IDEAS home Printed from https://ideas.repec.org/
MyIDEAS: Login to save this paper or follow this series

The role of intra-industry trade and cross-border supply chains in facilitating regional integration in the SADC markets

  • Martine Visser

    ()

    (School of Economics, University of Cape Town)

Registered author(s):

    Previous studies have indicated that there may be untapped potential for exports from non-SACU SADC countries to the SACU market. The share of non-SACU markets in exports to the rest of the world has been increasing while the SACU share has remained the same. Concerns have been raised that the size of the South African economy and the net trade surplus of the Customs Union relative to that of the other SADC members may lead to polarization within the region. The nature of existing trade flows between SADC and SACU is investigated here, with specific reference to the role of intra-industry trade and vertical integration of cross-border supply chains in the region in facilitating regional integration. The sectors where the various SADC countries show a Revealed Comparative Advantage (RCA) and high intra-industry trade (IIT) have been at the centre of the debate around sensitive products during the SADC Trade Protocol negotiations. IIT indices are calculated for those sectors that show potential for addressing the imbalance in net trade between SACU and the region. We argue that increased IIT and supply chain development, specifically in these categories, provide a feasible distributive mechanism for lower cost relocation of investment from SACU to the rest of SADC.

    If you experience problems downloading a file, check if you have the proper application to view it first. In case of further problems read the IDEAS help page. Note that these files are not on the IDEAS site. Please be patient as the files may be large.

    File URL: http://www.dpru.uct.ac.za/sites/default/files/image_tool/images/36/DPRU%20WP01-057.pdf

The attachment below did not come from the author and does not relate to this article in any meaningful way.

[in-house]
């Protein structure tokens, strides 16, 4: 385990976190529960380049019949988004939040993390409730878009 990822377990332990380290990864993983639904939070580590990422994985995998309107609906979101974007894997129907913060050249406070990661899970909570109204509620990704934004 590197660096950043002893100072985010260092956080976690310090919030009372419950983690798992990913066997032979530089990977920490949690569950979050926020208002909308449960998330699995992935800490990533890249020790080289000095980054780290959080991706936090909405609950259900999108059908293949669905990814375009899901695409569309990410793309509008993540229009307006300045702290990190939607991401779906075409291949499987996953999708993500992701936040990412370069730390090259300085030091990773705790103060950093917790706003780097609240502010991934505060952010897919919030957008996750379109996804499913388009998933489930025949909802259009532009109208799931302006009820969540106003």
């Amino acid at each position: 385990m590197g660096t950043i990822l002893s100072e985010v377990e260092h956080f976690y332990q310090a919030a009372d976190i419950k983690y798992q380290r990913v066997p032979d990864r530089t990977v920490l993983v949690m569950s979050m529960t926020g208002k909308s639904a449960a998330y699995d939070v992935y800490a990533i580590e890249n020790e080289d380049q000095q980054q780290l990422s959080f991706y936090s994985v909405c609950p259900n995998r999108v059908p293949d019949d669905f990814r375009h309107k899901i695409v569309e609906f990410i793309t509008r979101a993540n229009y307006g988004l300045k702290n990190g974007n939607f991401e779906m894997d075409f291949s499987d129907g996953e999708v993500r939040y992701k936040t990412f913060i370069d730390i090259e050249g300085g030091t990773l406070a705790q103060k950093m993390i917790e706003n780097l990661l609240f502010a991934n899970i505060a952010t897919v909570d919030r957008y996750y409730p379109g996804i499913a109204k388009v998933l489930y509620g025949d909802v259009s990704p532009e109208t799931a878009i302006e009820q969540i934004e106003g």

File Function: First version, 2001
    Download Restriction: no

    Paper provided by University of Cape Town, Development Policy Research Unit in its series Working Papers with number 01057.

    as
    in new window

    Length: 69 pages
    Date of creation: Nov 2001
    Date of revision:
    Publication status: Published in Working Paper Series by the Development Policy Research Unit, November 2001, pages 1-69
    Handle: RePEc:ctw:wpaper:01057
    Contact details of provider: Postal: Private Bag X3, Rondebosch, 7701
    Phone: +27 21 650 5705
    Fax: +27 21 650 5711
    Web page: http://www.dpru.uct.ac.zaEmail:


    More information through EDIRC

    No references listed on IDEAS
    You can help add them by filling out this form.

    This item is not listed on Wikipedia, on a reading list or among the top items on IDEAS.

    When requesting a correction, please mention this item's handle: RePEc:ctw:wpaper:01057. See general information about how to correct material in RePEc.

    For technical questions regarding this item, or to correct its authors, title, abstract, bibliographic or download information, contact: (Waseema Petersen)

    If you have authored this item and are not yet registered with RePEc, we encourage you to do it here. This allows to link your profile to this item. It also allows you to accept potential citations to this item that we are uncertain about.

    If references are entirely missing, you can add them using this form.

    If the full references list an item that is present in RePEc, but the system did not link to it, you can help with this form.

    If you know of missing items citing this one, you can help us creating those links by adding the relevant references in the same way as above, for each refering item. If you are a registered author of this item, you may also want to check the "citations" tab in your profile, as there may be some citations waiting for confirmation.

    Please note that corrections may take a couple of weeks to filter through the various RePEc services.

    This information is provided to you by IDEAS at the Research Division of the Federal Reserve Bank of St. Louis using RePEc data.